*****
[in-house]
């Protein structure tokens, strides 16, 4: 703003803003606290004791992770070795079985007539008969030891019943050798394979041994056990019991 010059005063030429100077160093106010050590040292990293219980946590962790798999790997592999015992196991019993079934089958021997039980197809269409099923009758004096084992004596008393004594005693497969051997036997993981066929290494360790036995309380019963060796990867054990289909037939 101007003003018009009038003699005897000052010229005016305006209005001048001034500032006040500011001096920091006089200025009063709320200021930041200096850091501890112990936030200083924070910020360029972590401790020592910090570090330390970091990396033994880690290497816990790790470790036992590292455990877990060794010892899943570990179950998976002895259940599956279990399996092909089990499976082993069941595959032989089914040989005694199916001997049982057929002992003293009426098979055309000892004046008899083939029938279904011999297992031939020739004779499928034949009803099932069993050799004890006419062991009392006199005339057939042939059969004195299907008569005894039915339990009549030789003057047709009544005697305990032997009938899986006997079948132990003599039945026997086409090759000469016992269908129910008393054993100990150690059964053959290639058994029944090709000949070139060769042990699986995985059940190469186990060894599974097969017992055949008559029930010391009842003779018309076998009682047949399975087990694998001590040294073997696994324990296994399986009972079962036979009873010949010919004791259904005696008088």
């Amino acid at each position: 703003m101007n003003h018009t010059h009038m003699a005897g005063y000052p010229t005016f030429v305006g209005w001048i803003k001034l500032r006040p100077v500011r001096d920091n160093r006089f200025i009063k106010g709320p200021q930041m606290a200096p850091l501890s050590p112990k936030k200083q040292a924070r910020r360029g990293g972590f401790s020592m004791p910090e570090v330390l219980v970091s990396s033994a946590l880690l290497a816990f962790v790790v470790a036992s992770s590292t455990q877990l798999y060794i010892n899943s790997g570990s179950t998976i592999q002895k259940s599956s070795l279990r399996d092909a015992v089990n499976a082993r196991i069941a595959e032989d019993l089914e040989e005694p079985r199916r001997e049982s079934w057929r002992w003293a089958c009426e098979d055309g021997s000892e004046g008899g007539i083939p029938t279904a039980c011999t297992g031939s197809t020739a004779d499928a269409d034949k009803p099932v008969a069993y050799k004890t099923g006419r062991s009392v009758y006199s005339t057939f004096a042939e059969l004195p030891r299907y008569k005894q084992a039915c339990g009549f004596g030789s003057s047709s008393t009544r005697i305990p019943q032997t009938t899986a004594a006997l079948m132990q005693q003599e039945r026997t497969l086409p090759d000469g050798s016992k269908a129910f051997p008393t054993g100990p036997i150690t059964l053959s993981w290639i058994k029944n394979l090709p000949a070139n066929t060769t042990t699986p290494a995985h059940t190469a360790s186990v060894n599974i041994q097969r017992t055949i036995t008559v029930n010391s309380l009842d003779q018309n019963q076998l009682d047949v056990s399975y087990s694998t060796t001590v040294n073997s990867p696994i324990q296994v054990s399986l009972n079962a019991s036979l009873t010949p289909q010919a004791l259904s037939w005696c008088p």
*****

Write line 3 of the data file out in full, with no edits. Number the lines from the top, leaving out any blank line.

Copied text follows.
């Amino acid at each position: 703003m101007n003003h018009t010059h009038m003699a005897g005063y000052p010229t005016f030429v305006g209005w001048i803003k001034l500032r006040p100077v500011r001096d920091n160093r006089f200025i009063k106010g709320p200021q930041m606290a200096p850091l501890s050590p112990k936030k200083q040292a924070r910020r360029g990293g972590f401790s020592m004791p910090e570090v330390l219980v970091s990396s033994a946590l880690l290497a816990f962790v790790v470790a036992s992770s590292t455990q877990l798999y060794i010892n899943s790997g570990s179950t998976i592999q002895k259940s599956s070795l279990r399996d092909a015992v089990n499976a082993r196991i069941a595959e032989d019993l089914e040989e005694p079985r199916r001997e049982s079934w057929r002992w003293a089958c009426e098979d055309g021997s000892e004046g008899g007539i083939p029938t279904a039980c011999t297992g031939s197809t020739a004779d499928a269409d034949k009803p099932v008969a069993y050799k004890t099923g006419r062991s009392v009758y006199s005339t057939f004096a042939e059969l004195p030891r299907y008569k005894q084992a039915c339990g009549f004596g030789s003057s047709s008393t009544r005697i305990p019943q032997t009938t899986a004594a006997l079948m132990q005693q003599e039945r026997t497969l086409p090759d000469g050798s016992k269908a129910f051997p008393t054993g100990p036997i150690t059964l053959s993981w290639i058994k029944n394979l090709p000949a070139n066929t060769t042990t699986p290494a995985h059940t190469a360790s186990v060894n599974i041994q097969r017992t055949i036995t008559v029930n010391s309380l009842d003779q018309n019963q076998l009682d047949v056990s399975y087990s694998t060796t001590v040294n073997s990867p696994i324990q296994v054990s399986l009972n079962a019991s036979l009873t010949p289909q010919a004791l259904s037939w005696c008088p």